Giving Definitions In Terms Of Use





PROCEDURE. Use the words: _Chair_, _horse_, _fork_, _doll_, _pencil_,

and _table_. Say: "_You have seen a chair. You know what a chair is.

Tell me, what is a chair?_" And so on with the other words, always in

the order in which they are named above.



Occasionally there is difficulty in getting a response, which is

sometimes due merely to the child's unwillingness to express his

thoughts in sentences. The earlier tests require only words and phrases.

In other cases silence is due to the rather indefinite form of the

question. The child could answer, but is not quite sure what is expected

of him. Whatever the cause, a little tactful urging is nearly always

sufficient to bring a response. In this test we have not found the

difficulty of overcoming silence nearly as great as others have stated

it to be. In consecutive tests of 150 5- and 6-year-old children we

encountered unbreakable silence with 8 words out of the total 900

(150 x 6). This is less than 1 per cent. But tactful encouragement is

sometimes necessary, and it is best to take the precaution of not giving

the test until _rapport_ has been well established.



The urging should take the following form: "_I'm sure you know what a

... is. You have seen a .... Now, tell me, what is a ... ?_" That is, we

merely repeat the question with a word of encouragement and in a

coaxing tone of voice. It would not at all do to introduce other

questions, like, "_What does a ... look like?_" or, "_What is a ...

for?_" "_What do people do with a ... ?_"



Sometimes, instead of attempting a definition (of _doll_, for example),

the child begins to talk in a more or less irrelevant way, as "I have a

great big doll. Auntie gave it to me for Christmas," etc. In such cases

we repeat the question and say, "_Yes, but tell me; what is a doll?_"

This is usually sufficient to bring the little chatter-box back to the

task.



Unless it is absolutely necessary to give the child lavish

encouragement, it is best to withhold approval or disapproval until the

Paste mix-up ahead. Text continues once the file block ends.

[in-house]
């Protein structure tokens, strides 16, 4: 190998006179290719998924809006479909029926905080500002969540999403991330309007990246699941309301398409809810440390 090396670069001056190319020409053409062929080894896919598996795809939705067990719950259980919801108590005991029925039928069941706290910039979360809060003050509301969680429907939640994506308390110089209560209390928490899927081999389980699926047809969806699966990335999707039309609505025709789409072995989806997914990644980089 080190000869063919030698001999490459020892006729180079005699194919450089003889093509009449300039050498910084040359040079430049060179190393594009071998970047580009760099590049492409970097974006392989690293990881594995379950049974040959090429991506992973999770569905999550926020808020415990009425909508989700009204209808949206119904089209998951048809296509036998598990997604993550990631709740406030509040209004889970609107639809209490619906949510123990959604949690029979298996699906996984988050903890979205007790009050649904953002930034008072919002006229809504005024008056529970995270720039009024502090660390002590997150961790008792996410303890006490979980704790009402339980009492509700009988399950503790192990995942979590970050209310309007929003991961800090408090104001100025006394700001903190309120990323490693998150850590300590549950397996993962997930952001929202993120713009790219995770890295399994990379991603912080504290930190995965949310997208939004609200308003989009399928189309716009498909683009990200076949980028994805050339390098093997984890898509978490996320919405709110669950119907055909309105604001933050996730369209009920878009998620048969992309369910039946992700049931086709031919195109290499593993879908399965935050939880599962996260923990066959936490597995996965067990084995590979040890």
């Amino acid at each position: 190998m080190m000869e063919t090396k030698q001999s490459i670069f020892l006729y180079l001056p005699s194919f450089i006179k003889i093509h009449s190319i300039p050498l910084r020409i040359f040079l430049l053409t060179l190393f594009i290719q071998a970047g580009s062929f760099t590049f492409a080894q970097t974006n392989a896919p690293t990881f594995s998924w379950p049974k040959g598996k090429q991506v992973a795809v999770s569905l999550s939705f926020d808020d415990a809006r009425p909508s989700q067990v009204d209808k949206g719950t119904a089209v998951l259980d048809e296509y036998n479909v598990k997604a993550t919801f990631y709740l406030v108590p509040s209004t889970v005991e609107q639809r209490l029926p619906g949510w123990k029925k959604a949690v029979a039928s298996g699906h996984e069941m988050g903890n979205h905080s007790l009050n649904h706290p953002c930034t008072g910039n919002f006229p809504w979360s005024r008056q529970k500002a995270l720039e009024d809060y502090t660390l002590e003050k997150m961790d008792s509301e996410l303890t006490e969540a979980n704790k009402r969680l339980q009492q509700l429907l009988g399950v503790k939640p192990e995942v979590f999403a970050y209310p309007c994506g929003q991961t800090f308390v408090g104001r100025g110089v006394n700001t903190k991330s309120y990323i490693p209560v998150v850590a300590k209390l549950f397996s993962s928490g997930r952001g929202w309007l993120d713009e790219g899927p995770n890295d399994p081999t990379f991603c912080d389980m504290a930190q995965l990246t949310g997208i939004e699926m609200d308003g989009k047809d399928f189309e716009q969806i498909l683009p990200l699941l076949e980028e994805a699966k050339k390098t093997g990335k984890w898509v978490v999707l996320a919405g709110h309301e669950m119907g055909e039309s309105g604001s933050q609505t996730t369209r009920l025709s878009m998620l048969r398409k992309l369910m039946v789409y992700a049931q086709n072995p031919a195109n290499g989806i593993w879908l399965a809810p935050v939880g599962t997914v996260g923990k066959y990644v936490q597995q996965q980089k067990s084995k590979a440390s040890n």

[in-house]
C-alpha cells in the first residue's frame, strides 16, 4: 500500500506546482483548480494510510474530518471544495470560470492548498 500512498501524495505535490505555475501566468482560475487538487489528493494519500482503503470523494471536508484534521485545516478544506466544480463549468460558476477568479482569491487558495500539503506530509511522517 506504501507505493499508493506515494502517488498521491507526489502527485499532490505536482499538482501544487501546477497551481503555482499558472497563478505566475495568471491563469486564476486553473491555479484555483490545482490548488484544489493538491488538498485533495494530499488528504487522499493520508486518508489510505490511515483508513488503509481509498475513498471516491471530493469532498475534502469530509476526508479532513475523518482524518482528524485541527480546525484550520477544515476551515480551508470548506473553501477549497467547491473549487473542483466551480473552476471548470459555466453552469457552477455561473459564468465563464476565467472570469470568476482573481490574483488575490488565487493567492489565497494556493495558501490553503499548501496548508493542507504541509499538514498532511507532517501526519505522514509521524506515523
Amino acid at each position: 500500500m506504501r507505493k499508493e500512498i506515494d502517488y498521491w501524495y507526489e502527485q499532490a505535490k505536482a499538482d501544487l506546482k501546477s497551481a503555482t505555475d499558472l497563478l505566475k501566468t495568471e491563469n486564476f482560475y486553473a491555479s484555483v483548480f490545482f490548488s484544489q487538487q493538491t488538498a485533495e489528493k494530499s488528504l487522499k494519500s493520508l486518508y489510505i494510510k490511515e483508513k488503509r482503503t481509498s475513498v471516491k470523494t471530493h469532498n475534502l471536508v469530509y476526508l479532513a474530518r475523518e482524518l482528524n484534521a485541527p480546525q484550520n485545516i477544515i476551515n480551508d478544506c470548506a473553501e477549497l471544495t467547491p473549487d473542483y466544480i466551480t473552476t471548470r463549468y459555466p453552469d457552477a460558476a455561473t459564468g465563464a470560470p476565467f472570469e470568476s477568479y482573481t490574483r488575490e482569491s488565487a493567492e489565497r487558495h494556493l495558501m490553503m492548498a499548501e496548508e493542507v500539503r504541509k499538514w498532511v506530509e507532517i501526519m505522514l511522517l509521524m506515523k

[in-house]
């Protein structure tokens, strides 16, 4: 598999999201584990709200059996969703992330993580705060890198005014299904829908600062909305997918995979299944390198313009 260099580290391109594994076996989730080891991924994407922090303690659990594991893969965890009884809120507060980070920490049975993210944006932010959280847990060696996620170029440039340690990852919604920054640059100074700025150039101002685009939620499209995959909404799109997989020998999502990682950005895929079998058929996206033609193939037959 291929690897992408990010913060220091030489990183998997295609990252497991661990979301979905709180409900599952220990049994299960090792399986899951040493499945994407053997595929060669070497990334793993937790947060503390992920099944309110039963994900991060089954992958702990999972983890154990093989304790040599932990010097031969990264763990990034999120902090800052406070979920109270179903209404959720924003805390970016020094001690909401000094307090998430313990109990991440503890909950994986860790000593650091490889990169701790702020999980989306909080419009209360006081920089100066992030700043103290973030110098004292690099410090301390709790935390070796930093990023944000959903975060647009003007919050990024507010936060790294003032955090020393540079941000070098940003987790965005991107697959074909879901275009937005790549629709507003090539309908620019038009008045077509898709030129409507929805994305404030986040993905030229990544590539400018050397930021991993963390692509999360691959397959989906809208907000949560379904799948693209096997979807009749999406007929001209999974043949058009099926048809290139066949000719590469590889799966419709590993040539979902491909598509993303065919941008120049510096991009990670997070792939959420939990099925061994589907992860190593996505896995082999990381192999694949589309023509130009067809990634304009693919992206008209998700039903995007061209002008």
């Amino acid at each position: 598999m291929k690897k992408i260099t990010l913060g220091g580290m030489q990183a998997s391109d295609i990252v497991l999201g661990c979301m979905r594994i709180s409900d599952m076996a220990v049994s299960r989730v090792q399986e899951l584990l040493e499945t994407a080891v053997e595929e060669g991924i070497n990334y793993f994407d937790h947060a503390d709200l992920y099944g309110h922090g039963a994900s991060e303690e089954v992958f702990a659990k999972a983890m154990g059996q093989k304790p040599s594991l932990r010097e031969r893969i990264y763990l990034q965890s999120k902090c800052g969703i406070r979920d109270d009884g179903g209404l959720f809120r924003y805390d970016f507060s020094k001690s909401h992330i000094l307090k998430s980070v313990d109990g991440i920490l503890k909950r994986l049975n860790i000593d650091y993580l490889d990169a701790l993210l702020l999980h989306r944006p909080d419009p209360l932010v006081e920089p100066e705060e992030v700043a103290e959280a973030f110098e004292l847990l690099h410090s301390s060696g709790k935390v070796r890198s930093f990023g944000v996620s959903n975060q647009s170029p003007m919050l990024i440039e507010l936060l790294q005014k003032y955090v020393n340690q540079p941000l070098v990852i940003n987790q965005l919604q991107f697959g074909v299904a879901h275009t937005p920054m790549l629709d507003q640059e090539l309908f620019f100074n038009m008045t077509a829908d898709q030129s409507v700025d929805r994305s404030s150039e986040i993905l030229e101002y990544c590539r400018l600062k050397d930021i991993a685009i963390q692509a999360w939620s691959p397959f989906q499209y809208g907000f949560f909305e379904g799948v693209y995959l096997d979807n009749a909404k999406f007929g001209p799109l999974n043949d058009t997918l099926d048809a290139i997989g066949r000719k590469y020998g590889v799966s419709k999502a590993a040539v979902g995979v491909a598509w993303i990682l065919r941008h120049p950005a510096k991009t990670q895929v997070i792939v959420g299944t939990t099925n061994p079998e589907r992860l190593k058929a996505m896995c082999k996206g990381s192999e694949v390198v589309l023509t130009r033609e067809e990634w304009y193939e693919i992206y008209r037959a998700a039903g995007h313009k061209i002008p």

test has been finished. If the first response is a poor one and we

pronounce it "fine" or "very good," we tempt the child to persist in his

low-grade type of definition. By withholding comment until the last word

has been defined, we give greater play to spontaneity and initiative.



SCORING. As a rule, children of 5 and 6 years define an object in terms

of use, stating what it does, what it is for, what people do with it,

etc. Definitions by description, by telling what substance it is made

of, and by giving the class to which it belongs are grouped together as

"definitions superior to use." It is not before 8 years that two thirds

of the children spontaneously give a large proportion of definitions in

terms superior to use.



The test is passed in year V if _four words out of the six_ are defined

in terms of use (or better than use). The following are examples of

satisfactory responses:--



_Chair_: "To sit on." "You sit on it." "It is made of wood and

has legs and back," etc.



_Horse_: "To drive." "To ride." "What people drive." "To pull

the wagon." "It is big and has four legs," etc.



_Fork_: "To eat with." "To stick meat with." "It is hard and has

three sharp things," etc.



_Doll_: "To play with." "What you dress and put to bed." "To

rock," etc.



_Pencil_: "To write with." "To draw." "They write with it." "It

is sharp and makes a black mark."



_Table_: "To eat on." "What you put the dinner on." "Where you

write." "It is made of wood and has legs."



Examples of failure are such responses as the following: "A chair is a

chair"; "There is a chair"; or simply, "There" (pointing to a chair). We

record such responses without pressing for a further definition. About

the only other type of failure is silence.



REMARKS. It is not the purpose of this test to find out whether the

child knows the meaning of the words he is asked to define. Words have

purposely been chosen which are perfectly familiar to all normal

children of 5 years. But with young children there is a difference

between knowing a word and giving a definition of it. Besides, we desire

to find out how the child apperceives the word, or rather the object for

which it stands; whether the thing is thought of in terms of use,

appearance (shape, size, color, etc.), material composing it, or class

relationships.



This test, because it throws such interesting light on the maturity of

the child's apperceptive processes, is one of the most valuable of all.

It is possible to differentiate at least a half-dozen degrees of

excellence in definitions, according to the intellectual maturity of the

subject. A volume, indeed, could be written on the development of word

definitions and the growth of meanings; but we will postpone further

discussion until VIII, 5. Our concern at present is to know that

children of 5 years should at least be able to define four of these six

words in terms of use.



Binet placed the test in year VI, but our own figures and those of

nearly all the other investigations indicate that it is better located

in year V.





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